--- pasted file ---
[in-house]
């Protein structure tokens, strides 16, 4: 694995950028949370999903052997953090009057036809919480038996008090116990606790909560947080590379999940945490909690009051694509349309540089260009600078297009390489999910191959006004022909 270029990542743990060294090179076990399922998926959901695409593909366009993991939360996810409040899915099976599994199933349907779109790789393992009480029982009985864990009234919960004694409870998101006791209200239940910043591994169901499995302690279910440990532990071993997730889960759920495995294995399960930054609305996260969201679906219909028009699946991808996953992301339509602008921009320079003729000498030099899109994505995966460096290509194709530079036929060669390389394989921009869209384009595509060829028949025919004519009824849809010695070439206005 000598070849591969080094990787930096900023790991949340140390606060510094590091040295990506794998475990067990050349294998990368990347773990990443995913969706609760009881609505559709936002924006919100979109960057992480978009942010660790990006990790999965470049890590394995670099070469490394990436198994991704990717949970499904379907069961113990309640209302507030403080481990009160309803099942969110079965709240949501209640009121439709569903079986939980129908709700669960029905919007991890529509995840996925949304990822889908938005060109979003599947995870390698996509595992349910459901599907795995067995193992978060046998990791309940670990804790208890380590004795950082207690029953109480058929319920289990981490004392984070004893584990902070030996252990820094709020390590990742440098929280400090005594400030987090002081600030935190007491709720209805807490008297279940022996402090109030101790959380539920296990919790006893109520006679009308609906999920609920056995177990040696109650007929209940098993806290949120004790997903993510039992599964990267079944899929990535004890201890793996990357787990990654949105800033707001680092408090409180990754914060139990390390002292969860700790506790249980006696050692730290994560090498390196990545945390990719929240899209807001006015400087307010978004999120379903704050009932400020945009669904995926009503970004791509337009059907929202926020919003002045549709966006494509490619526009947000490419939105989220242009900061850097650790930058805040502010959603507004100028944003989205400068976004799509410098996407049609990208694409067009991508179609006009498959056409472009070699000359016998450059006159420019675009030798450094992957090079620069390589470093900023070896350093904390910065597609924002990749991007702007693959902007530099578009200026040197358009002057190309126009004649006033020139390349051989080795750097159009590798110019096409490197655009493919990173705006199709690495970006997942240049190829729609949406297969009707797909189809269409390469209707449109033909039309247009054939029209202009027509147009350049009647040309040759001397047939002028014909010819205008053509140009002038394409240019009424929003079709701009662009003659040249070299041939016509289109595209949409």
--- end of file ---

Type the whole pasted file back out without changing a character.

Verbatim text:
[in-house]
């Protein structure tokens, strides 16, 4: 694995950028949370999903052997953090009057036809919480038996008090116990606790909560947080590379999940945490909690009051694509349309540089260009600078297009390489999910191959006004022909 270029990542743990060294090179076990399922998926959901695409593909366009993991939360996810409040899915099976599994199933349907779109790789393992009480029982009985864990009234919960004694409870998101006791209200239940910043591994169901499995302690279910440990532990071993997730889960759920495995294995399960930054609305996260969201679906219909028009699946991808996953992301339509602008921009320079003729000498030099899109994505995966460096290509194709530079036929060669390389394989921009869209384009595509060829028949025919004519009824849809010695070439206005 000598070849591969080094990787930096900023790991949340140390606060510094590091040295990506794998475990067990050349294998990368990347773990990443995913969706609760009881609505559709936002924006919100979109960057992480978009942010660790990006990790999965470049890590394995670099070469490394990436198994991704990717949970499904379907069961113990309640209302507030403080481990009160309803099942969110079965709240949501209640009121439709569903079986939980129908709700669960029905919007991890529509995840996925949304990822889908938005060109979003599947995870390698996509595992349910459901599907795995067995193992978060046998990791309940670990804790208890380590004795950082207690029953109480058929319920289990981490004392984070004893584990902070030996252990820094709020390590990742440098929280400090005594400030987090002081600030935190007491709720209805807490008297279940022996402090109030101790959380539920296990919790006893109520006679009308609906999920609920056995177990040696109650007929209940098993806290949120004790997903993510039992599964990267079944899929990535004890201890793996990357787990990654949105800033707001680092408090409180990754914060139990390390002292969860700790506790249980006696050692730290994560090498390196990545945390990719929240899209807001006015400087307010978004999120379903704050009932400020945009669904995926009503970004791509337009059907929202926020919003002045549709966006494509490619526009947000490419939105989220242009900061850097650790930058805040502010959603507004100028944003989205400068976004799509410098996407049609990208694409067009991508179609006009498959056409472009070699000359016998450059006159420019675009030798450094992957090079620069390589470093900023070896350093904390910065597609924002990749991007702007693959902007530099578009200026040197358009002057190309126009004649006033020139390349051989080795750097159009590798110019096409490197655009493919990173705006199709690495970006997942240049190829729609949406297969009707797909189809269409390469209707449109033909039309247009054939029209202009027509147009350049009647040309040759001397047939002028014909010819205008053509140009002038394409240019009424929003079709701009662009003659040249070299041939016509289109595209949409």